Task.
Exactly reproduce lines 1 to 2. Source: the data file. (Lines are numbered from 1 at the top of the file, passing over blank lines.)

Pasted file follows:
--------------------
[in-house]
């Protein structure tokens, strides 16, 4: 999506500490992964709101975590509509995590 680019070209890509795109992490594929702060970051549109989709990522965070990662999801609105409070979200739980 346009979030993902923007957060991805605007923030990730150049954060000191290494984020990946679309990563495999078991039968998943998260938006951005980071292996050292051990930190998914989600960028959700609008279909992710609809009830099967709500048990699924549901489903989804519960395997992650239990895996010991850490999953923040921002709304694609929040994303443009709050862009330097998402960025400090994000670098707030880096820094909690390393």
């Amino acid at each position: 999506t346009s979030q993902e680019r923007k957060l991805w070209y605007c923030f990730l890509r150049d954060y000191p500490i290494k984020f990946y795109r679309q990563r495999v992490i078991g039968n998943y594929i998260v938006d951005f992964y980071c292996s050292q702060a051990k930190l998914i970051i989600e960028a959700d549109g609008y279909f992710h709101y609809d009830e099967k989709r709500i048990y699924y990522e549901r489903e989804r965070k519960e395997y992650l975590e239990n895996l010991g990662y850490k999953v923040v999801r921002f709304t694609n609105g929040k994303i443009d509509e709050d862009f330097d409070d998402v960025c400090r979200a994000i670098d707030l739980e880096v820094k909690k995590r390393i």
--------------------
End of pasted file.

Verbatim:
[in-house]
């Protein structure tokens, strides 16, 4: 999506500490992964709101975590509509995590 680019070209890509795109992490594929702060970051549109989709990522965070990662999801609105409070979200739980 346009979030993902923007957060991805605007923030990730150049954060000191290494984020990946679309990563495999078991039968998943998260938006951005980071292996050292051990930190998914989600960028959700609008279909992710609809009830099967709500048990699924549901489903989804519960395997992650239990895996010991850490999953923040921002709304694609929040994303443009709050862009330097998402960025400090994000670098707030880096820094909690390393």